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FDA begins to examine the opioid epidemic


Many law enforcement agencies and fire departments now carry naloxone kits. This medication can reverse the effects of an opioid overdose. Many law enforcement agencies and fire departments now carry naloxone kits. This medication can reverse the effects of an opioid overdose.

There is no secret. All over United States we are seeing an epidemic of unprecedented opioid addictions. It began as medicine’s attempt to care for patients with pain, but has rapidly run amok. The U.S. Food and Drug Administration (FDA) is the federal agency charged with over-sight of pharmaceutical safety and effectiveness. Dr. Robert Califf, Deputy Commissioner for Medical Products and Tobacco with the FDA recently said, “Nationally, the annual number of deaths from opioid overdoses now exceeds the number of deaths caused by motor vehicle accidents.”

This opioid epidemic places a terrible burden on many people and families who have to deal with addiction on a daily basis. The FDA has recognized this issue for a while and recently announced that the agency will re-examine its approach to the use of opioid medications. The key will be how this agency enacts regulations that will contain and reverse the opioid epidemic while simultaneously maintaining access to appropriate pain medications to those who truly need them.

I am happy to see that the FDA has reached outside of its own doors and is partnering with other concerned medical groups to attack this massive problem. They are seeking the counsel of pain management and substance abuse groups. The FDA has also asked the National Academy of Medicine to help develop a better way to evaluate opioids that come to the market. Here they will examine a medication’s potential for misuse and abuse.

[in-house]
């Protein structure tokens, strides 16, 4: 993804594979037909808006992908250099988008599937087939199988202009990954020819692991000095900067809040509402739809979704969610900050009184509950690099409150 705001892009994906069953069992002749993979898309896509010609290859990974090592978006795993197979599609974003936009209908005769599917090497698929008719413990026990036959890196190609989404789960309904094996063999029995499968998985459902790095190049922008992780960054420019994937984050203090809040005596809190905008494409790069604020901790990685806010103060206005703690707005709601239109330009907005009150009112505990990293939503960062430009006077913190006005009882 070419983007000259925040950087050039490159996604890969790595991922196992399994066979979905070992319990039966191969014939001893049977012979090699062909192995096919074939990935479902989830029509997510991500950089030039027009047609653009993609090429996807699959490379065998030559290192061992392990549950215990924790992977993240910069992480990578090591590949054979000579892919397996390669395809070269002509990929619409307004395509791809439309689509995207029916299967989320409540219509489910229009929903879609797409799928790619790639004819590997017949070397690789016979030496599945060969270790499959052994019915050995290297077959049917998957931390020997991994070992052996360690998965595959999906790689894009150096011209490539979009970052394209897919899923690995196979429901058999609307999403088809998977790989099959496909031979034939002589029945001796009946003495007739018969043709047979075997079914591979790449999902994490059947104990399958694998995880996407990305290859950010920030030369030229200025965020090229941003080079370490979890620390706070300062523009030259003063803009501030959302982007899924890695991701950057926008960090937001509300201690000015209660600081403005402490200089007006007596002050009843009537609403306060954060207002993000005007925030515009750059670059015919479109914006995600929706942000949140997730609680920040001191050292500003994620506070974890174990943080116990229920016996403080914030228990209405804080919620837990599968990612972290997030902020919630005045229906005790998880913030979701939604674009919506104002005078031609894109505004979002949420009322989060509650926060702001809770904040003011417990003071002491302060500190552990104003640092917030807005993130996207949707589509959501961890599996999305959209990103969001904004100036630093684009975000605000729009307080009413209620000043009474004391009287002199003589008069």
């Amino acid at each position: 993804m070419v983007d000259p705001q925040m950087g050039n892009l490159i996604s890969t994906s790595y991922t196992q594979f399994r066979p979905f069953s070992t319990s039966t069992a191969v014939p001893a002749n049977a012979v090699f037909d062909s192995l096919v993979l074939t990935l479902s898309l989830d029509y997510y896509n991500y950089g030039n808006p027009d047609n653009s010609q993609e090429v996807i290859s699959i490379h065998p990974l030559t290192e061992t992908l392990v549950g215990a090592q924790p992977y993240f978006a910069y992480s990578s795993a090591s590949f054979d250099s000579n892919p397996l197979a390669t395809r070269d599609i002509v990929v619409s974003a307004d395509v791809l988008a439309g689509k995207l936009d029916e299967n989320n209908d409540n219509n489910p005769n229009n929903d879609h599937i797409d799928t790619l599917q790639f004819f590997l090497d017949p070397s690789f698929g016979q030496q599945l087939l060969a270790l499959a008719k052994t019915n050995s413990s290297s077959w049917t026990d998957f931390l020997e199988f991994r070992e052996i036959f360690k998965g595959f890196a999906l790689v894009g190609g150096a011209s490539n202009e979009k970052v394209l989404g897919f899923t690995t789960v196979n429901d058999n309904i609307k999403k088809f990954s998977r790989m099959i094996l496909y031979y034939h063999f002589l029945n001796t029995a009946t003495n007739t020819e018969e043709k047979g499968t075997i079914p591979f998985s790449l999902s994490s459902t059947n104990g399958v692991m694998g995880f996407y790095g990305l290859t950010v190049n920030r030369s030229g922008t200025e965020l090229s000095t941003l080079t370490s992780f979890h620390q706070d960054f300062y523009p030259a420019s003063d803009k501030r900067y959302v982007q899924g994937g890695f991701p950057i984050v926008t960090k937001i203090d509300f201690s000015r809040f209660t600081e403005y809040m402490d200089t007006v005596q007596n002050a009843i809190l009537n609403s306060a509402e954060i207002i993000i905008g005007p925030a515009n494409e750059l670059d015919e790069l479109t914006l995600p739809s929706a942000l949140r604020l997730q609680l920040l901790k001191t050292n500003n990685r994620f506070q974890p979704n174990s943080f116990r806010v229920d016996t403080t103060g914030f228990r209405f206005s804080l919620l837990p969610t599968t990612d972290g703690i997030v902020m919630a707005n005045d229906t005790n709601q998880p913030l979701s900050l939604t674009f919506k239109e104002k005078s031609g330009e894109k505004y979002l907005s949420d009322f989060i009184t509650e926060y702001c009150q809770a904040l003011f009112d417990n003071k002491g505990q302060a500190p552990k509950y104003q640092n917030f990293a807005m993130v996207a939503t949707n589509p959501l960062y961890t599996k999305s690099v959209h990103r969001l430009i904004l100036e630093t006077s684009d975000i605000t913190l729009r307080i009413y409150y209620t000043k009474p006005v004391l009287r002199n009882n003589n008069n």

The FDA is also partnering with a pediatric advisory committee to make appropriate recommendations for use of opioids in the pediatric population. This has sorely been a piece of the puzzle that has been missing.

The FDA has plans to expand access to and encourage the promotion of opioids that are abuse-deterrent formulations. Advisory boards are being convened to carefully determine whether an opioid devoid of the abuse-deterrent is still appropriate for use.

Plans are also underway to improve access to naloxone, a wonderful medication that can reverse the effects of an opioid overdose and thus save lives. Many law enforcement agencies and fire departments now carry naloxone kits. Efforts are currently underway to make these kits available to family members or close acquaintances of known opioid abusers in case of overdose.

The FDA will be supporting better pain management options and promote alternative treatments which have no opioid component.

Pharmaceutical companies that make opioids will also be required to keep track of long term data on how their medications are affecting people. Such tracking should generate an extensive database that will help in the understanding of opioid misuse, abuse, overdose and death.

Dr. Califf explained that drug overdose deaths are driven largely by overdose from prescription opioids and illicit drugs like heroin and illegally made fentanyl. These drugs are now the leading cause of injury death in the United States. Things are getting worse, not better, with the epidemic opioid misuse, abuse and dependence. It is time we all take a step back and examine that which is working and what we need to change in order to effectively address this crisis.

Veita Bland is a board certified Greensboro physician and hypertension specialist. Email Dr. Bland at